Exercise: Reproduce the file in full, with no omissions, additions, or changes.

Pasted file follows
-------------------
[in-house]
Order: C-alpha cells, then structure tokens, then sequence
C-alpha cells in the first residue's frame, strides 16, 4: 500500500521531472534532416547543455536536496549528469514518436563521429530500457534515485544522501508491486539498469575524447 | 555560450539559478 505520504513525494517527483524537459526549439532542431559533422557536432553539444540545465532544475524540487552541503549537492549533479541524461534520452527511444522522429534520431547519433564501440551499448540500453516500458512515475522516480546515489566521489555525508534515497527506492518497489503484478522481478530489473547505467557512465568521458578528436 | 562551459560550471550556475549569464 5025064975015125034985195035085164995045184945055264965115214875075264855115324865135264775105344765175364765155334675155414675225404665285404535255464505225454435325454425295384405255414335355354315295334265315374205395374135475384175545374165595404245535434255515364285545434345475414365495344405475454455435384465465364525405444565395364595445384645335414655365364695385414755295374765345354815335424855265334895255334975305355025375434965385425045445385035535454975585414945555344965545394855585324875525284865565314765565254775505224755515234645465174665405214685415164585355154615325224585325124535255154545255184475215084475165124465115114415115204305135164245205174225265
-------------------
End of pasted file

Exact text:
[in-house]
Order: C-alpha cells, then structure tokens, then sequence
C-alpha cells in the first residue's frame, strides 16, 4: 500500500521531472534532416547543455536536496549528469514518436563521429530500457534515485544522501508491486539498469575524447 | 555560450539559478 505520504513525494517527483524537459526549439532542431559533422557536432553539444540545465532544475524540487552541503549537492549533479541524461534520452527511444522522429534520431547519433564501440551499448540500453516500458512515475522516480546515489566521489555525508534515497527506492518497489503484478522481478530489473547505467557512465568521458578528436 | 562551459560550471550556475549569464 5025064975015125034985195035085164995045184945055264965115214875075264855115324865135264775105344765175364765155334675155414675225404665285404535255464505225454435325454425295384405255414335355354315295334265315374205395374135475384175545374165595404245535434255515364285545434345475414365495344405475454455435384465465364525405444565395364595445384645335414655365364695385414755295374765345354815335424855265334895255334975305355025375434965385425045445385035535454975585414945555344965545394855585324875525284865565314765565254775505224755515234645465174665405214685415164585355154615325224585325124535255154545255184475215084475165124465115114415115204305135164245205174225265